Melissa Scholes Young

Melissa Scholes Young has appeared in Narrative, Ploughshares, Huffington Post, Poets & Writers, Poet Lore, and other literary journals. She is a Contributing Editor for Fiction Writers Review. She teaches at American University in Washington, D.C. and is a Bread Loaf Bakeless Camargo Fellow. An earlier draft of FLOOD was a finalist for the James Jones First Novel Fellowship. Melissa was born and raised in Hannibal, Missouri and still proudly claims it her hometown. Her short stories are forthcoming in Paycock Press' Gravity and Grace and in the 2016 American Fiction Anthology. Her debut novel, FLOOD, is forthcoming from Center Street, June 2017.



A contemporary debut novel about living in the shadow of Mark Twain's legacy, in his hometown of Hannibal, Missouri.

Growing up, Laura Brooks felt stifled by her hometown of Hannibal, MO, a place ruled by its past, its hokey devotion to everything Twain, the small-mindedness of its inhabitants, and the rich/poor divide that runs as deep as the Mississippi River. What drove her away, though, was the complicated demise of her love affair with Sammy, that fateful 4th of July when the levees broke.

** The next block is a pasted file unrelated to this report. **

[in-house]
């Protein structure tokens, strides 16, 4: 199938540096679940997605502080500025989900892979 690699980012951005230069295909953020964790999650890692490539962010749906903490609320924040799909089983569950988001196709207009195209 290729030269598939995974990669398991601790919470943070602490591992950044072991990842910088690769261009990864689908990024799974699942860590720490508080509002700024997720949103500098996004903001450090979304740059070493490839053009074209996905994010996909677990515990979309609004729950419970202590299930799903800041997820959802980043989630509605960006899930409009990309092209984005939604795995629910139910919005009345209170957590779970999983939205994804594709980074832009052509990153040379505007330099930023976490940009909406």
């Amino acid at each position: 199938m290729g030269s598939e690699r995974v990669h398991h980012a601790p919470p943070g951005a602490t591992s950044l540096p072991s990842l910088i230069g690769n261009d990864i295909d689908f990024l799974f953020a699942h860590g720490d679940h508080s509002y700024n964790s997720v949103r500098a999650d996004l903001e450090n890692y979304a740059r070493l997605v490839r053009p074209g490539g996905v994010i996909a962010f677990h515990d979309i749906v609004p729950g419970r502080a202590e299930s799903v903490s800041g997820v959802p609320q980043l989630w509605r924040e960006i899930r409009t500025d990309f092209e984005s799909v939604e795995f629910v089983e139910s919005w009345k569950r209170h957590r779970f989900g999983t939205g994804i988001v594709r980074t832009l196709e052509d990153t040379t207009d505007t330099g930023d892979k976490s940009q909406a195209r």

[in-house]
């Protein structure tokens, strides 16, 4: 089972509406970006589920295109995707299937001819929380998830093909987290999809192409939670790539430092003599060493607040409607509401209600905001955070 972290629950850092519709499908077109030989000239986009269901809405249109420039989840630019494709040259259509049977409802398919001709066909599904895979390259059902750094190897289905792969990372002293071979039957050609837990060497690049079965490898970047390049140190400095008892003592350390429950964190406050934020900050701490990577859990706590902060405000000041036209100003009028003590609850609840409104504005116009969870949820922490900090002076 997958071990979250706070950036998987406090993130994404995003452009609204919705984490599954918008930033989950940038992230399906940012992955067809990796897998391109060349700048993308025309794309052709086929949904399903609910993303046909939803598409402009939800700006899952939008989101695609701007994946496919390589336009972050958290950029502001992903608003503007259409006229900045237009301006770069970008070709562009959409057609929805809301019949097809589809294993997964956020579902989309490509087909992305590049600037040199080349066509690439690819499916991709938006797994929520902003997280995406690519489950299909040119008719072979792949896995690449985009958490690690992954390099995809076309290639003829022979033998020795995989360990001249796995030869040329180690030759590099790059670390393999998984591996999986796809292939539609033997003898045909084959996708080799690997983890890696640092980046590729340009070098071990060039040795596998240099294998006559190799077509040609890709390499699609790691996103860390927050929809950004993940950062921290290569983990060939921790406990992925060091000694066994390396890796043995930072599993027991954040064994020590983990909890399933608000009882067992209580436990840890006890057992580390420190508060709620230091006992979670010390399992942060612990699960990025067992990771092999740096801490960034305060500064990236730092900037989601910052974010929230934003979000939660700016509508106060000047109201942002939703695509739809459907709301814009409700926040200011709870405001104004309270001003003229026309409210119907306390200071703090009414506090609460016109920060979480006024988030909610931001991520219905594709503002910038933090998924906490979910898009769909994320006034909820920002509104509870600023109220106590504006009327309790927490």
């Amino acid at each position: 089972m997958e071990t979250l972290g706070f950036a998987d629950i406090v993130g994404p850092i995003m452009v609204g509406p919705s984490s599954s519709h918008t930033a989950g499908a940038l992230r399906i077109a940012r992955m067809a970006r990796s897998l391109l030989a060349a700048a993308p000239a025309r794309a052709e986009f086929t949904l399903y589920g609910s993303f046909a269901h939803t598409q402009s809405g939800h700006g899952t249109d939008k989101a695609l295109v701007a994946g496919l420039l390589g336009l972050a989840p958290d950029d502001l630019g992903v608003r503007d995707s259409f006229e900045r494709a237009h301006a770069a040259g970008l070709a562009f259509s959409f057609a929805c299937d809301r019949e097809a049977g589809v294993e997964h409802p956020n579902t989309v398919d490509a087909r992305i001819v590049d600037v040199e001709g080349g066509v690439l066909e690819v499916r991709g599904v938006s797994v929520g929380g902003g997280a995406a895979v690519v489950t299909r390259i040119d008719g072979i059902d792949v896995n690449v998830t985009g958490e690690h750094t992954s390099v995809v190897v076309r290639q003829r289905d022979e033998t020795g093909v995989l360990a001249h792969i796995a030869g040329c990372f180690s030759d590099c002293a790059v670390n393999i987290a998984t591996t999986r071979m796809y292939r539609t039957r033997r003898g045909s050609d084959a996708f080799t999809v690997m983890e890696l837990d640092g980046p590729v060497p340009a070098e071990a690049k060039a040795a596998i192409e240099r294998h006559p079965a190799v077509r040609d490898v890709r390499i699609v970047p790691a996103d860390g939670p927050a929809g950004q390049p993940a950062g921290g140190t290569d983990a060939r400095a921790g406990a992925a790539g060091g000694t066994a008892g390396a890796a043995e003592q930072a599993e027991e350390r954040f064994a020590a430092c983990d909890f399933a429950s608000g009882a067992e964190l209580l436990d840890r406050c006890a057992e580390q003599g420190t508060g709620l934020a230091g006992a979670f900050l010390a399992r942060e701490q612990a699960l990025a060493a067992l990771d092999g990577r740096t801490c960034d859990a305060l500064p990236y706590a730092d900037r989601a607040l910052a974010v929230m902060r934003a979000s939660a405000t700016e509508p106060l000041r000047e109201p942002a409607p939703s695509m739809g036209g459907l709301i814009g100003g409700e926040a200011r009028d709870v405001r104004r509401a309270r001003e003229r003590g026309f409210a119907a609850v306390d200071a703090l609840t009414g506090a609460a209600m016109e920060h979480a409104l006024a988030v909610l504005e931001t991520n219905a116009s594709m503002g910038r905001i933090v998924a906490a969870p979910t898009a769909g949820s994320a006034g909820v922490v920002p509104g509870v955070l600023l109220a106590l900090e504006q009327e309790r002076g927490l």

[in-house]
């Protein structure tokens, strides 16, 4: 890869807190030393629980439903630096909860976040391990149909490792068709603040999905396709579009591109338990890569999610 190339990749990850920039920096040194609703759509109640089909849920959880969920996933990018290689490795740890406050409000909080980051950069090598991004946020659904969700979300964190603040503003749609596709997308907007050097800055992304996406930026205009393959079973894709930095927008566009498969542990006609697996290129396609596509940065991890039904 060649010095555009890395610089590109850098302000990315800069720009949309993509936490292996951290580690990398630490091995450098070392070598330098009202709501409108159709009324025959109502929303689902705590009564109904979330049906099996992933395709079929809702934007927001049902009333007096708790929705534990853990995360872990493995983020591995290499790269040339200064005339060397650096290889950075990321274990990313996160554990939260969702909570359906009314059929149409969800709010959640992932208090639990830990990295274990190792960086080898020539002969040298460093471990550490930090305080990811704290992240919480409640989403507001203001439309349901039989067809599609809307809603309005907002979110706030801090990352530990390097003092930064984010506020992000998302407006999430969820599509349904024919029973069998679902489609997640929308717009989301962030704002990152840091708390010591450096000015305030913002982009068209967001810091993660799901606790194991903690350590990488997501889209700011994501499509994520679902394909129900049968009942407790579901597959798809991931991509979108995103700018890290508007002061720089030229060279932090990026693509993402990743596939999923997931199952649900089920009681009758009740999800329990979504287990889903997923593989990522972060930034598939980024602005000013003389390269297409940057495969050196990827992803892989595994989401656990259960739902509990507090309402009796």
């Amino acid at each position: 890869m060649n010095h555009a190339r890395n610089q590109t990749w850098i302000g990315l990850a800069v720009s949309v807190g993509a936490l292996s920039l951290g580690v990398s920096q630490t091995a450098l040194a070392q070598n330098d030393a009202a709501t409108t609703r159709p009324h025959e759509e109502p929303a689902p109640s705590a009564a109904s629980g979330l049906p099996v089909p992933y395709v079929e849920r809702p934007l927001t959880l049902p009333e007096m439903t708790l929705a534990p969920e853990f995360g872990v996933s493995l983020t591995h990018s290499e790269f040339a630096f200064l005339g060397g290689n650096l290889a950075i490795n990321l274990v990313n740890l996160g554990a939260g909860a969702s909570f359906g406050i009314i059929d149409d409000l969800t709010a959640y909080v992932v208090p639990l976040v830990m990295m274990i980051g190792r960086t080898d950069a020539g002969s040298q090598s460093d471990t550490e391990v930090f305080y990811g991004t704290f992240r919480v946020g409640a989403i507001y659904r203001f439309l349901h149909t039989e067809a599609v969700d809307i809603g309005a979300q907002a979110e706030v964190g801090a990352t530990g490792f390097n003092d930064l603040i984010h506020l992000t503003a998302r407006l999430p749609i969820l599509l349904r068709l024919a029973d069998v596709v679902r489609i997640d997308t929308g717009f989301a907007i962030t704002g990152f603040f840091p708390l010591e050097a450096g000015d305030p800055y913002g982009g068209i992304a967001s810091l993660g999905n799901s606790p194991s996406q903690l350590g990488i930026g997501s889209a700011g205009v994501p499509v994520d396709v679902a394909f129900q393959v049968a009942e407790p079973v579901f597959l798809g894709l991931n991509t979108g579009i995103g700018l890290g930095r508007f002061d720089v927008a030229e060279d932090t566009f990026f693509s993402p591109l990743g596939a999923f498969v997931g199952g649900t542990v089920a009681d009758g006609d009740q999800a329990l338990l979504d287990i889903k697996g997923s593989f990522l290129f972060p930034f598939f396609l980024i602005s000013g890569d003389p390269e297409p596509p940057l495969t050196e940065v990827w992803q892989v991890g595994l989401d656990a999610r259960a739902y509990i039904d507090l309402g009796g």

Laura hasn't kept much in touch with Hannibal in the ten years since she fled, and her family doesn't know what to make of her turning up unannounced. While she claims she's just home for a brief trip to take in Hannibal's high school reunion, she's carrying way too much luggage for that: literal and metaphorical. Soon Laura is embroiled in small-town goings-on and when Sammy reappears on the scene, a deeper wound threatens to reopen. As the Mississippi rises once again, Laura wonders if running away might be the only answer.